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Militarism and War, Occupation of Manchuria

Kwantung Army, Kellogg-Briand Pact, Mukden, Japanese military leaders, Japanese industry

Against a background of economic distress, social discontent, and political instability, the Japanese military launched a new phase of political expansion on the Asian continent in the early 1930s. Their primary motive was to protect Japanís existing treaty rights and interests in Manchuria and other parts of China against a militant new Chinese nationalist movement. This movement, led by Chiang Kai-shek, called for an end to foreign imperialist privileges. Because the Chinese nationalists cooperated for a time with the Chinese Communist Party, many Japanese military leaders feared an alliance between a radicalized China and the Union of Soviet Socialist Republics (USSR, the Communist successor to the Russian Empire). Others saw Japanís expansion into Manchuria as a way of dealing with economic crisis and rural distress at home. Vast tracts of undeveloped land in the region offered opportunities for Japanese rural migrants, and its natural resources could supply raw materials, such as iron ore and coal, for Japanese industry.

On September 18, 1931, officers of Japanís Kwangtung Army (the military force stationed on the Liaodong Peninsula) blew up a section of track on the South Manchuria Railway outside of Mukden (Shenyang). Claiming the explosion was the work of Chinese saboteurs, Japanese forces occupied key cities in southern Manchuria. Within a few months they controlled the entire region. Although the Kwantung Army acted without authorization from the Japanese government, its decisive action was popular at home, and political leaders accepted it as an accomplished fact. Rather than create a new colony, the Japanese decided to set up the nominally independent state of Manchukuo under Emperor Henry Pu Yi, who had been the last emperor of China. Real control over Manchukuo remained in the hands of Japanese advisers and officials.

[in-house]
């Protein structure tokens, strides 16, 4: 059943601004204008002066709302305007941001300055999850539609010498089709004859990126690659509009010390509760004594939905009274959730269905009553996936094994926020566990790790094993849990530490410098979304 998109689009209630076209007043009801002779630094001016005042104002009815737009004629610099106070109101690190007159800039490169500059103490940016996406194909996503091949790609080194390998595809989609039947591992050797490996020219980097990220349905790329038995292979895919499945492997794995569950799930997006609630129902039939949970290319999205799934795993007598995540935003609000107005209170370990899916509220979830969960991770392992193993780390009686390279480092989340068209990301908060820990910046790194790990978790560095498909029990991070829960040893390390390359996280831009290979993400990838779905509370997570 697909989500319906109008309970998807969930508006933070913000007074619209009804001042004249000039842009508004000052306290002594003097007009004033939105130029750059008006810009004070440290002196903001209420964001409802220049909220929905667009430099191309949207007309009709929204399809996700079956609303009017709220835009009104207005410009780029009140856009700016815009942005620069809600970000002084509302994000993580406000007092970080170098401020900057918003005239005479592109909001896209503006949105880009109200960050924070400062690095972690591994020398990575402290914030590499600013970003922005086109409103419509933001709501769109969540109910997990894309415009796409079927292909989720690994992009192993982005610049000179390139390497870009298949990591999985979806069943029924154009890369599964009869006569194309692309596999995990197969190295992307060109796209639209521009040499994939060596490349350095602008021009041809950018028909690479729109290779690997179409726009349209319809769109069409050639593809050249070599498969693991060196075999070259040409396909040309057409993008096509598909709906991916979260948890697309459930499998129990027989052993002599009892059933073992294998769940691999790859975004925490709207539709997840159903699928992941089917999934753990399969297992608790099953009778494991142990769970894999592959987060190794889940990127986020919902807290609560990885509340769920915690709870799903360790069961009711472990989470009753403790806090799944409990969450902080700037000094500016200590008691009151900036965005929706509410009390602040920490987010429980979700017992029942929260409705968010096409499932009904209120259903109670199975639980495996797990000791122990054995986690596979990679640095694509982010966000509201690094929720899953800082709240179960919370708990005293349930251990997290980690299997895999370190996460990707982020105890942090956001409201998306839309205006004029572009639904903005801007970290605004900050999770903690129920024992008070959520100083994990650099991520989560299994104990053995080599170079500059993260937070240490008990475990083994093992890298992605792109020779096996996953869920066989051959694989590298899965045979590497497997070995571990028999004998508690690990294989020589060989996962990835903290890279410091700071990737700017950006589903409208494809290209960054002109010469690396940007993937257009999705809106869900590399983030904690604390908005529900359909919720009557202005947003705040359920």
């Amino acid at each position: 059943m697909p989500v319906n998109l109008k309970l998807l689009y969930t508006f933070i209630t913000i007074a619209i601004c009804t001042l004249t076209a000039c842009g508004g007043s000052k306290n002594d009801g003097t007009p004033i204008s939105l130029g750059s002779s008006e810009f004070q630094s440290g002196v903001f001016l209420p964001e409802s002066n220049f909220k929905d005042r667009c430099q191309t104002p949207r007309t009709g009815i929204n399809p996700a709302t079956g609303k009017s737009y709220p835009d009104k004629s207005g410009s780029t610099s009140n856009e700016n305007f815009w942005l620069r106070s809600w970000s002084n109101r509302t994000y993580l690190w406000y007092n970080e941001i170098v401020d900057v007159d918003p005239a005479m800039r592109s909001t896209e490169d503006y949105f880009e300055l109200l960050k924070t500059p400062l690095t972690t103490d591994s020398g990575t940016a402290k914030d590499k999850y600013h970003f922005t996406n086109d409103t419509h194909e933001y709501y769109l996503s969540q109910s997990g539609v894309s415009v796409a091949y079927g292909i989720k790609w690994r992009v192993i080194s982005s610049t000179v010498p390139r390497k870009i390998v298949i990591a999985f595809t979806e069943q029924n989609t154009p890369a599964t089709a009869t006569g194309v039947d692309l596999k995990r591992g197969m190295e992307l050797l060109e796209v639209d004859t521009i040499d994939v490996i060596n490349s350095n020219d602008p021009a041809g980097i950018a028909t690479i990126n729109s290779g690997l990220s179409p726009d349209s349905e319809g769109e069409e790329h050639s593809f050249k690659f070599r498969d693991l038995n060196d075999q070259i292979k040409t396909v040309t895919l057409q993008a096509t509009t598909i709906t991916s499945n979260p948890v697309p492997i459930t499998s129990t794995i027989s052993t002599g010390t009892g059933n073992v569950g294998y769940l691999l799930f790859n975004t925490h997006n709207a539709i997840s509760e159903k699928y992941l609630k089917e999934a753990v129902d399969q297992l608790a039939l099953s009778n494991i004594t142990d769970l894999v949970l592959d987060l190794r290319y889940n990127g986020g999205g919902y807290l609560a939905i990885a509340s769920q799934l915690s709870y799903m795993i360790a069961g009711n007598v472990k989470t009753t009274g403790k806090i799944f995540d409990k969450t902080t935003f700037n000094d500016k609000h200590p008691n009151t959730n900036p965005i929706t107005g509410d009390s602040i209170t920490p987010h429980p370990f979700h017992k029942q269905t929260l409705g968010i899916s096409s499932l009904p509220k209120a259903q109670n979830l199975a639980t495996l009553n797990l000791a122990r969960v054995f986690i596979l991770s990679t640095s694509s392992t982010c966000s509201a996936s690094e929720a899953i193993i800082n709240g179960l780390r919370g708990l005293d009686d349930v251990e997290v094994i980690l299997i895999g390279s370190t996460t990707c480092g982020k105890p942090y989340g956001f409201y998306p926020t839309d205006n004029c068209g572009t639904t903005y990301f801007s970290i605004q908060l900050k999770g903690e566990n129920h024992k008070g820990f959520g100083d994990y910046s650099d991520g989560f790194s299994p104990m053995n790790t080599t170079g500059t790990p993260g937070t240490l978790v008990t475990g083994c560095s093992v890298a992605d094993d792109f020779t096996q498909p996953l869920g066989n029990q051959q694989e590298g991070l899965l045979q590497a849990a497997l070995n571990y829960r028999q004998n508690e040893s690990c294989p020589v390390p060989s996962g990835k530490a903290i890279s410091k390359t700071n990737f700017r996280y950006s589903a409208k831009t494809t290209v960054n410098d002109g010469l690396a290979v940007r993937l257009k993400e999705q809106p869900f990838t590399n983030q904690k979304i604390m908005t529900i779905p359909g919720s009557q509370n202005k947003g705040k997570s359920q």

The United States and Britain condemned Japan for its violation of the Kellogg-Briand Pact but did little to stop the occupation. An inquiry commission dispatched by the League of Nations placed blame for the so-called Manchuria Incident on Japan, and in 1933 the League Assembly requested that Japan cease hostilities in China. The Japanese government instead announced its withdrawal from the league. Japanese military forces took over the Chinese province of Jehol as a buffer zone and threatened to occupy the cities of Beijing and Tianjin as well. Unable to resist the superior Japanese forces, in May 1933 the Chinese signed a truce that established a demilitarized zone between Manchuria and the rest of China.

Success in Manchuria emboldened the Japanese military to intervene in domestic politics. In February 1936 young, ultranationalist army officers staged a military insurrection in Tokyo to end civilian control of the government and put a military regime in its place. Army leaders put down the coup but in its aftermath acquired greater political influence as the country embarked on a new military buildup. In 1936 Japan signed an anti-Communist agreement with Germany, and one year later it signed a similar pact with Italy. Aggression and expansion now seemed inevitable.

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